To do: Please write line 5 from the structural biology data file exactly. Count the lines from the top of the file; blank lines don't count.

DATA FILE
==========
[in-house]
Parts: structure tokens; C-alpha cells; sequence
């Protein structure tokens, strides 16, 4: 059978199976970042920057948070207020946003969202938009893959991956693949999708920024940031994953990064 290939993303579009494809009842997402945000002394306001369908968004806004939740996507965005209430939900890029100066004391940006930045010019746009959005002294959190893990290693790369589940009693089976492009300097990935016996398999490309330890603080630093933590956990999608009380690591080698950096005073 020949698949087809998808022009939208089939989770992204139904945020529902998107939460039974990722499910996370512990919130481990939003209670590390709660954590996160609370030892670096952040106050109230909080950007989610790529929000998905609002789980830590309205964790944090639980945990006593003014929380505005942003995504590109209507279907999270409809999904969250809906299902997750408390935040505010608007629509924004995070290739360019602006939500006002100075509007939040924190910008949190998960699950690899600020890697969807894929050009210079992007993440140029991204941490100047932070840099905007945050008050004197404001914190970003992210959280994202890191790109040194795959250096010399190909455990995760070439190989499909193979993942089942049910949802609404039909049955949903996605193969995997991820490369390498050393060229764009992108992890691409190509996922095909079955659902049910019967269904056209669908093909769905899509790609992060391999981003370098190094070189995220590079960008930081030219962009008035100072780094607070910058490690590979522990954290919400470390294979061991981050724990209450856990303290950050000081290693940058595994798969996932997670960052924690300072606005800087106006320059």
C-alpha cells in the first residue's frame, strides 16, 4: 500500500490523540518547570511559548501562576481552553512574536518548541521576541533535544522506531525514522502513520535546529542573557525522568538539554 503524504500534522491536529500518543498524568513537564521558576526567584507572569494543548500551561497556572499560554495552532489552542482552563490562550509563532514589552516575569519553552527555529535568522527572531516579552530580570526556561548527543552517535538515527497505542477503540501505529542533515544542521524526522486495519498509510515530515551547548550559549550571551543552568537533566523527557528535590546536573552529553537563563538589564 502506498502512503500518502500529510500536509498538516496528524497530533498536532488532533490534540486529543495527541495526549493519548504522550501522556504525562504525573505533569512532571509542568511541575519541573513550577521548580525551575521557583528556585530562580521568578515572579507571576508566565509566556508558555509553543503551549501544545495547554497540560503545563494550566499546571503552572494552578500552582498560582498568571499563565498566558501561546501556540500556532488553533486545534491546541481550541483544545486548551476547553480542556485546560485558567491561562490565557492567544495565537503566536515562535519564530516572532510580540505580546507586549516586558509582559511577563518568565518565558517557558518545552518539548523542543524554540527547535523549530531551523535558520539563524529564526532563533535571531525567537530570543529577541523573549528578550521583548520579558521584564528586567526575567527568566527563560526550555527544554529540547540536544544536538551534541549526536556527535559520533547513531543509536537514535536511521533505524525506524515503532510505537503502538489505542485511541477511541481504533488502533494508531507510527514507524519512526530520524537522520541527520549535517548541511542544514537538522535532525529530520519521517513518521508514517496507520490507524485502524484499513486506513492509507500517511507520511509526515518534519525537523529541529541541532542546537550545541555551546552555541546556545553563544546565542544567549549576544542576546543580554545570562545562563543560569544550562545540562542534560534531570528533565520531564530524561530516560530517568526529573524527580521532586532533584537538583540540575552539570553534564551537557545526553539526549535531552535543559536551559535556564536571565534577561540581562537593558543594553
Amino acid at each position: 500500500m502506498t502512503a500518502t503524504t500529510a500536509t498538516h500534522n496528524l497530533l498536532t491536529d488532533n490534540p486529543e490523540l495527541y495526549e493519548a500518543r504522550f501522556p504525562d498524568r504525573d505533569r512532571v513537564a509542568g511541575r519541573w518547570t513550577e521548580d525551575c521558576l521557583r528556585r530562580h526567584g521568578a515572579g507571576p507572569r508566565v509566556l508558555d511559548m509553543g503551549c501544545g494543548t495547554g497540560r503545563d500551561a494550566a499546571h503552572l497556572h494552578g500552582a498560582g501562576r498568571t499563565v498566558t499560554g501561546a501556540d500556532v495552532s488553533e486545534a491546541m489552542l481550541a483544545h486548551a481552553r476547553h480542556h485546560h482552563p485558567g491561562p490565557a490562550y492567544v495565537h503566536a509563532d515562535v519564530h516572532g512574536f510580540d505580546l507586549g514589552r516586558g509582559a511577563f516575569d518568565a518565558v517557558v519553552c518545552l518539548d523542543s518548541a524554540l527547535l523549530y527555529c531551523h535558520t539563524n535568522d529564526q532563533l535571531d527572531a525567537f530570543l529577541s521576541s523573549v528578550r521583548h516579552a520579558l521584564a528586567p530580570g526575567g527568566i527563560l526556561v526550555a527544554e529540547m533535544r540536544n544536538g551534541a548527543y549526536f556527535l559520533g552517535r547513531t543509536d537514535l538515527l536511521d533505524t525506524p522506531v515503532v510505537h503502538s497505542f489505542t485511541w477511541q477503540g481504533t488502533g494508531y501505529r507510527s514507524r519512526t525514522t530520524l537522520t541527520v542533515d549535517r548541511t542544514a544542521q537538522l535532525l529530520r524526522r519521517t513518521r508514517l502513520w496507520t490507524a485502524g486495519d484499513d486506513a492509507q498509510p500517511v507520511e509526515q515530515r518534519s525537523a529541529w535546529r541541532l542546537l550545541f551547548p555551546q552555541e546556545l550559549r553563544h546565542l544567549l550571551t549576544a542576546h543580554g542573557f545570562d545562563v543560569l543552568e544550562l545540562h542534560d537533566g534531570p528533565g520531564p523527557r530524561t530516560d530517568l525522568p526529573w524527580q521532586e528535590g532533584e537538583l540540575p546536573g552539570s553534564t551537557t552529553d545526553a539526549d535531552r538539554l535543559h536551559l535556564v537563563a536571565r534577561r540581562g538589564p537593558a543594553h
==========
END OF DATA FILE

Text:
Amino acid at each position: 500500500m502506498t502512503a500518502t503524504t500529510a500536509t498538516h500534522n496528524l497530533l498536532t491536529d488532533n490534540p486529543e490523540l495527541y495526549e493519548a500518543r504522550f501522556p504525562d498524568r504525573d505533569r512532571v513537564a509542568g511541575r519541573w518547570t513550577e521548580d525551575c521558576l521557583r528556585r530562580h526567584g521568578a515572579g507571576p507572569r508566565v509566556l508558555d511559548m509553543g503551549c501544545g494543548t495547554g497540560r503545563d500551561a494550566a499546571h503552572l497556572h494552578g500552582a498560582g501562576r498568571t499563565v498566558t499560554g501561546a501556540d500556532v495552532s488553533e486545534a491546541m489552542l481550541a483544545h486548551a481552553r476547553h480542556h485546560h482552563p485558567g491561562p490565557a490562550y492567544v495565537h503566536a509563532d515562535v519564530h516572532g512574536f510580540d505580546l507586549g514589552r516586558g509582559a511577563f516575569d518568565a518565558v517557558v519553552c518545552l518539548d523542543s518548541a524554540l527547535l523549530y527555529c531551523h535558520t539563524n535568522d529564526q532563533l535571531d527572531a525567537f530570543l529577541s521576541s523573549v528578550r521583548h516579552a520579558l521584564a528586567p530580570g526575567g527568566i527563560l526556561v526550555a527544554e529540547m533535544r540536544n544536538g551534541a548527543y549526536f556527535l559520533g552517535r547513531t543509536d537514535l538515527l536511521d533505524t525506524p522506531v515503532v510505537h503502538s497505542f489505542t485511541w477511541q477503540g481504533t488502533g494508531y501505529r507510527s514507524r519512526t525514522t530520524l537522520t541527520v542533515d549535517r548541511t542544514a544542521q537538522l535532525l529530520r524526522r519521517t513518521r508514517l502513520w496507520t490507524a485502524g486495519d484499513d486506513a492509507q498509510p500517511v507520511e509526515q515530515r518534519s525537523a529541529w535546529r541541532l542546537l550545541f551547548p555551546q552555541e546556545l550559549r553563544h546565542l544567549l550571551t549576544a542576546h543580554g542573557f545570562d545562563v543560569l543552568e544550562l545540562h542534560d537533566g534531570p528533565g520531564p523527557r530524561t530516560d530517568l525522568p526529573w524527580q521532586e528535590g532533584e537538583l540540575p546536573g552539570s553534564t551537557t552529553d545526553a539526549d535531552r538539554l535543559h536551559l535556564v537563563a536571565r534577561r540581562g538589564p537593558a543594553h